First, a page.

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Definition: anthropology from The Penguin Dictionary of Psychology

Lit., the study of mankind. Depending upon who is doing the defining, anthropology may include archaeology, linguistics, psychology, sociology and smatterings of biology, anatomy, genetics and comparative literature. Most practitioners tend to segment the discipline into CULTURAL *ANTHROPOLOGY and PHYSICAL *ANTHROPOLOGY.


Summary Article: Anthropology from The Corsini Encyclopedia of Psychology and Behavioral Science

Anthropology is an outgrowth of the sixteenth-, seventeenth-, and eighteenth-century European discoveries of the remains of ancient civilizations and fossil ancestors, as well as European encounters with contemporary cultures that differed greatly from those of Europe. The need to explain, understand, and deal with these discoveries as a means of better understanding their own cultures gave rise to anthropology as an academic and museum discipline. It was not until the late nineteenth and early twentieth centuries, however, that a coherent intellectual structure emerged for the discipline. In the United States Franz Boas, of Columbia University, helped combine four subfields into what we now see in most major United States university departments of anthropology: cultural anthropology, archaeology, anthropological linguistics, and physical (biological) anthropology. Together, research in these four subfields has achieved a broad coverage of human biological and cultural evolution in its study of the world’s cultures, past and present, which is the most distinguishing feature of anthropology. The concept of culture has become the unifying theoretical framework that allows the subdisciplines of the field to interact in research and teaching.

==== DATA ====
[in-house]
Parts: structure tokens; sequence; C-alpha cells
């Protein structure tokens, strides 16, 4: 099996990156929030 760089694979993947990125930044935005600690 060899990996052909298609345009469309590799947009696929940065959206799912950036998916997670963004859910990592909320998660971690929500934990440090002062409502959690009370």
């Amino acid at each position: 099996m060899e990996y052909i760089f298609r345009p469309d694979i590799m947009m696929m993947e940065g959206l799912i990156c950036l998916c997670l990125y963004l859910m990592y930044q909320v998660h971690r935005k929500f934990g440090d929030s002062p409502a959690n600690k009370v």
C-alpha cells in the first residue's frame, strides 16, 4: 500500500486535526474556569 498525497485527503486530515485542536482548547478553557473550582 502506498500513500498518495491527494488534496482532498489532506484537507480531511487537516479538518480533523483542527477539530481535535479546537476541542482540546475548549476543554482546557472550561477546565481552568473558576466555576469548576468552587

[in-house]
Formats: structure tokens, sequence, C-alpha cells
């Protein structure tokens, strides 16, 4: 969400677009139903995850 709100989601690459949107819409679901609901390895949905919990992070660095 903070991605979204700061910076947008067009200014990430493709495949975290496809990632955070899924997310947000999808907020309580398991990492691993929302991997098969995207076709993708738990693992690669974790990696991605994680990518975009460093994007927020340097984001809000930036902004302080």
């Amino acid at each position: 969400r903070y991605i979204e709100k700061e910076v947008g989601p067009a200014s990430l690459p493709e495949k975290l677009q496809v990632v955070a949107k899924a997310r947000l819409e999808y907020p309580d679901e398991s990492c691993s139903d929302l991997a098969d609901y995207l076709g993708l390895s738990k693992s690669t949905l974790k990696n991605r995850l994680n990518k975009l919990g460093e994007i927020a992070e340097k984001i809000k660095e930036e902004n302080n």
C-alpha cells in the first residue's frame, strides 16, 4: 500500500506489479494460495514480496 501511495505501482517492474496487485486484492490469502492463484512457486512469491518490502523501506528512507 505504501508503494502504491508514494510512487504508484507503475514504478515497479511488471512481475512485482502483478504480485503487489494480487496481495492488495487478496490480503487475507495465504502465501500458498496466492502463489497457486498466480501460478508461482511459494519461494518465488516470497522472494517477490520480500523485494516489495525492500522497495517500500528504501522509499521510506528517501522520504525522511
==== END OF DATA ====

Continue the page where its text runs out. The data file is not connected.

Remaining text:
Cultural anthropology deals with the description and analysis of the forms and styles of human social life. One subdiscipline of anthropology, ethnography, systematically describes societies and cultures. Another subdiscipline, ethnology, is the closely related theoretical comparison of these descriptions, which provides the basis for broad-based cultural generalizations.